The idea that the US is weaning itself off endless wars and effecting regime changes is – sadly – not true. It will just keep doing it remotely, in continuing violation of international law.
US President Joe Biden on Tuesday night announced the end of the longest war in American history, the 20-year long occupation of Afghanistan. Praising his country’s retreat from the so-called ‘graveyard of empires’ just days after a devastating bombing that left 13 US soldiers dead (and scores more Afghans, the majority of which may have been killed by US soldiers), Biden struck a defiant tone against critics.
He said that the “vital reason” why Washington invaded Afghanistan in the first place was to make sure the country can never be used again to launch an attack on the United States, referring to the 9/11 terrorist attacks that took place in 2001. According to Biden, the US succeeded in its mission a decade ago and should have left sooner.
Because of that, he made clear, he would not send another generation of Americans to fight in Afghanistan. Moreover, he said that the withdrawal from Afghanistan was the end of an era where America sought endless wars and regime change. In his words, an end to an era of military operations “to remake other countries.”
According to Biden, the US needs to respond to the pressing threats of the present and no longer concern itself with the threats of the past. From now on, US operations will, first, have clear and achievable goals, and second, must stay focused on the national security interests of the United States.
Biden’s speech was genuinely unprecedented. Unlike every administration before him, he narrowly defined the United States’ interests in Afghanistan – and in general, with regards to foreign policy. This is important to note because the abstract justifications for the war meant that it could truly be prolonged into a costly forever-war, which it was on track to being before the withdrawal. This has been typical of virtually every modern American president.
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There are obviously clear beneficiaries of forever-wars, namely the military contractors that comprise the so-called Military Industrial Complex. As reported by The Intercept just over two weeks ago, the country’s top five defense stocks outperformed the S&P 500 index fund by 58 percent during the course of the war in Afghanistan.
As Jon Schwarz writes, “If you purchased $10,000 of stock evenly divided among America’s top five defense contractors on September 18, 2001 — the day President George W. Bush signed the Authorization for Use of Military Force in response to the 9/11 terrorist attacks — and faithfully reinvested all dividends, it would now be worth $97,295.”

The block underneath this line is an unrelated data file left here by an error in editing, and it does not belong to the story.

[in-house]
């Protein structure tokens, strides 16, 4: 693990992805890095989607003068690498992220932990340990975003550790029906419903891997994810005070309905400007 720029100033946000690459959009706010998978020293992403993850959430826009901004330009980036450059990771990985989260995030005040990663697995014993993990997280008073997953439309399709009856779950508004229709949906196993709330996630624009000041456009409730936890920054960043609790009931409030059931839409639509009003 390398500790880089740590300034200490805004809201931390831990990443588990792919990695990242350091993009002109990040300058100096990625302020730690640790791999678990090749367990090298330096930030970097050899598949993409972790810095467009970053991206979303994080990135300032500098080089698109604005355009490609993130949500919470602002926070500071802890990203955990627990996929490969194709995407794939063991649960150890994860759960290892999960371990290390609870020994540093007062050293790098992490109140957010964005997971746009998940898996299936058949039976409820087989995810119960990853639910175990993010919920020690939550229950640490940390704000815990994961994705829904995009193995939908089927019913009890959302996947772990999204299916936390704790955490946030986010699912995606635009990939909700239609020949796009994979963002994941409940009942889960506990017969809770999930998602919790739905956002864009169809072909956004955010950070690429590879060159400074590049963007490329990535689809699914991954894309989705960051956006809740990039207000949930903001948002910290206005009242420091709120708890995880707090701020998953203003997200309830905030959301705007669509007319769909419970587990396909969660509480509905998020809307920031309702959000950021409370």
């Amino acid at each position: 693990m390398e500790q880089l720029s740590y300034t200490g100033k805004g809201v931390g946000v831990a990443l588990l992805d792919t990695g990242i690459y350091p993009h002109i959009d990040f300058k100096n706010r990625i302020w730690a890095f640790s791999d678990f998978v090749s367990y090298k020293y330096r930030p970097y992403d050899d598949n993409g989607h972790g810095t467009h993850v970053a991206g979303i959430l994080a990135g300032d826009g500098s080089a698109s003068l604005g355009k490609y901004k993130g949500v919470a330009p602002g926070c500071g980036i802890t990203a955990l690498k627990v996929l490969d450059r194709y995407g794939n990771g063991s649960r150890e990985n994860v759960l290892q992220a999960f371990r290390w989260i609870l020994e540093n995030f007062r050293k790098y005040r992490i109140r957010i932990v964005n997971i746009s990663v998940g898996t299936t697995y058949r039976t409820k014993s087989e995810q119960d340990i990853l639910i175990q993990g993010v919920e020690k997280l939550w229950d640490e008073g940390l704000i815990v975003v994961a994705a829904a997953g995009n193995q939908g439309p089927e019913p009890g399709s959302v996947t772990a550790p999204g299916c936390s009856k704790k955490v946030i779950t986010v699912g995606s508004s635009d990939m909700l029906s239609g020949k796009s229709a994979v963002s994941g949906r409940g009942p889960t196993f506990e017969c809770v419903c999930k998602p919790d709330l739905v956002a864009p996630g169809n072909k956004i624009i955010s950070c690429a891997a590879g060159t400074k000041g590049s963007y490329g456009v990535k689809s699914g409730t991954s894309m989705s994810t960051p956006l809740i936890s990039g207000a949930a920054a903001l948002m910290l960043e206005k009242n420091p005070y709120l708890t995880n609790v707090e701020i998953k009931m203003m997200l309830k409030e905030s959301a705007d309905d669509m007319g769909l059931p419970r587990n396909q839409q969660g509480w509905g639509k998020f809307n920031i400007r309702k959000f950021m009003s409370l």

This is a staggering return on investment for the wealthy, since they own the majority of stocks, but has not actually benefited the average American.
In his speech, Biden noted the cost of the war – $300 million dollars per day, according to Brown University, which clearly went nowhere except to arming a rejuvenated Taliban and lining the pockets of defense contractors and their investors – and enticed viewers to ponder where that money could have gone.
Taken together with Biden’s other domestic spending legislation and his general legislative agenda, one might say that the US is actually pursuing some kind of much-needed national rejuvenation rather than a double-down on the failed global War on Terror.
But this conclusion would be premature since Biden also made clear that the US will maintain modern, global anti-terror capabilities. Which, in layman’s terms, means that he will continue the global drone assassination program that was launched in the post-9/11 era.
These strikes have resulted in countless civilian casualties (called “collateral damage”) and are undoubtedly a war crime, since, apart from killing innocent people, they also routinely violate countries’ sovereignty. In his speech, Biden even praised the country’s “defensive” drone bombing in Kabul on Sunday that killed 10 members of one family, including seven children.
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It’s expected that Biden will release a new anti-terror strategy before the 20th anniversary of those 2001 terrorist attacks, including new drone guidelines that will probably see these sorts of attacks turn into an even bigger tool of presidential war power.
For Biden, who has repeated that human rights will be a centerpiece of his foreign policy, it’s hard to see how that could possibly be true if a global assassination program that violates the fundamental principles of international law will be its centerpiece. It’s also hard to differentiate this “counter-terror” strategy from literal terrorism.
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